If you’re reading this, it’s probably because you’re interested in becoming a more responsible consumer by buying sustainable fish and seafood. Not knowing where to start is very common and, unfortunately, a huge deterrent for many. With various labels, certifications, and fishing methods to consider, a simple experience becomes overwhelming. But the awful effects of bycatch, population issues, and pirate fishing in the fishing industry play a huge part in the state of our climate change. It’s critical to take a stance against destructive fishing practices. You can take part in this by shopping smart.
Get online and do some research.
- Load up a state-specific consumer guide. This consumer guide will help you at the fish counter so you can avoid all that head-scratching.
- Use Seafood Watch. You can search Seafood Watch for the brands, retailers, and restaurants you support to see if they’re a partner. On this list, you’ll find businesses like Whole Foods, Blue Apron, and Pike Place Fish Co. (If you can’t find something on this list, don’t fret. Just because someone isn’t a partner with Seafood Watch doesn’t necessarily mean they aren’t a sustainable option. Ask questions.)
- If you’re in Canada, use SeaChoice. With SeaChoice you can search for sustainable seafood and responsible partners.
- Know fishing and farming methods. Some markets label their fish with catch location and method. This let’s you make a good choice on your own and helps you avoid supporting the methods that hurt marine life. Here are fishing and farming methods.
Buying fresh fish — frozen or at the counter.
- Check for labels next to fish. Some markets, like Whole Foods, are transparent and have it all in plain sight. Some fish are labelled as certified by the Marine Stewardship Council (MSC) while others are labelled with ratings of green (best choice) or yellow (good alternative). Though red (avoid) is an existing label, I’ve never seen a grocer who prides themselves on sustainability carry this variation. Sometimes you’ll see a label that discloses where the fish was caught and the method that was used. This is when familiarity with fishing and farming methods is useful.
- Download the free Seafood Watch App. You can literally have information right at your fingertips. By downloading this app you’ll get up-to-date seafood recommendations. You can also search for seafood quickly and easily by common market names, and find nearby restaurants and stores that offer ocean-friendly seafood.
- Ask your fishmonger. If the fish isn’t labelled, ask the fishmonger where the fish is from and how it was caught. If they can’t answer your questions, it could be one of two things: the individual is new, or the market isn’t overly concerned about sustainability nor educating their employees and customers on sustainability. Is this a red flag? Maybe. Use your best judgement.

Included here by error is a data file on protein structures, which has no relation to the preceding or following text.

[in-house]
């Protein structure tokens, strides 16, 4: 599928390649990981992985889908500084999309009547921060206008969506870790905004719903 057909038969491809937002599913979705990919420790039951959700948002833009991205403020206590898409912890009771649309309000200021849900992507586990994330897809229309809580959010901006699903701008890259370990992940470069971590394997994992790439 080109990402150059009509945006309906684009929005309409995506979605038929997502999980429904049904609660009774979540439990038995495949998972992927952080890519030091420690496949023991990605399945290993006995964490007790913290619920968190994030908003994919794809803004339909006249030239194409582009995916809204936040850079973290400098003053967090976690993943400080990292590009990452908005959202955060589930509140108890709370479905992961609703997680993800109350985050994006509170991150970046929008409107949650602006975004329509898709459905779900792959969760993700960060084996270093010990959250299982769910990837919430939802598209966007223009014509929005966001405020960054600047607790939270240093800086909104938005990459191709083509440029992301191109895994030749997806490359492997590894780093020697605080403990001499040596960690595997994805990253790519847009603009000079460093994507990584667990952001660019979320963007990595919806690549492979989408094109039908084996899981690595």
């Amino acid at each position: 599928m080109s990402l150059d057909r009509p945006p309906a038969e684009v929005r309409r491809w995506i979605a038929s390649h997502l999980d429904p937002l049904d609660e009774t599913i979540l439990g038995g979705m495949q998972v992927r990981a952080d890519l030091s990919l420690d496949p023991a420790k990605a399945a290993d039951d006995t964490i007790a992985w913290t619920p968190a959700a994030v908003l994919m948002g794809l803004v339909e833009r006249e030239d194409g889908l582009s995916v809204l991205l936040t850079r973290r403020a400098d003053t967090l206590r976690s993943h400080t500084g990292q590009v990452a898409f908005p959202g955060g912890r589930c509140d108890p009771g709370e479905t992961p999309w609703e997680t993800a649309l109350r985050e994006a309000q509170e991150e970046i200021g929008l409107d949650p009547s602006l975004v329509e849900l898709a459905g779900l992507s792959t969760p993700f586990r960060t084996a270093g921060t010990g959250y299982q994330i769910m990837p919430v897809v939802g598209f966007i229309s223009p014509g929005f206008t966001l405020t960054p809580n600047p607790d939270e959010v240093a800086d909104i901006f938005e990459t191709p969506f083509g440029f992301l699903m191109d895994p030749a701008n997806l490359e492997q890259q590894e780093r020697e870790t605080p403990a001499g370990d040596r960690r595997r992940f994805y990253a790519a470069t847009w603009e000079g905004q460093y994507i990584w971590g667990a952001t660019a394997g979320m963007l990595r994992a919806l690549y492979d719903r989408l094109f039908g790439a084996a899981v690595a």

- Know your canned tuna. Though there are sustainable varieties out there, most brands support destructive fishing practices. Greenpeace USA has a handy Tuna Shopping Guide that can help you acquire sustainable canned tuna.
- Opt for sardines and mackerel. Sardines and mackerel are inexpensive, sustainable, healthy, versatile, and delicious. You also don’t have to worry about mercury content with these two options, and they’re often canned in infused oils or sauces to make things extra tasty; consider swapping your tuna for this good stuff!
- Read canned salmon labels. Alaskan pink salmon, sockeye, or red salmon is what you’re looking for. The Alaskan salmon fishery is one of the most well-managed, safe, and sustainable fisheries in the world.
- Avoid crabs from Asian fisheries. One of the healthiest crab fisheries lies in North America, notably the West coast. Look for trap-caught Dungeness crab from Canada, Washington, California, and Oregon. The crab and fishing industries in Asia are hardly regulated. They use trawl methods and gillnets which lead to devastating bycatch. Avoid anything that is labelled as “swimmer crab”, “swimming crab”, “blue swimmer crab”, “jumbo lump crab”, or “backfin lump crab”.
- Canned shrimp is a major offender. Look for shrimp harvested in the US form the West Coast or Alaska. Most shrimp that are labelled as “tiny pink shrimp” or “salad shrimp” are products from the US and are considered okay. Read the fine print and if the country of origin isn’t disclosed, avoid it.
- Anchovies, clams, and oysters are a GO. Let’s end the canned seafood segment on a high note with the fact that anchovies and bivalves like clams and oysters are a-okay. They have much less impact on the environment due to their high rates of productivity and low rank on the marine food chain. So get your crackers out and pull the lid back on those smoked oysters!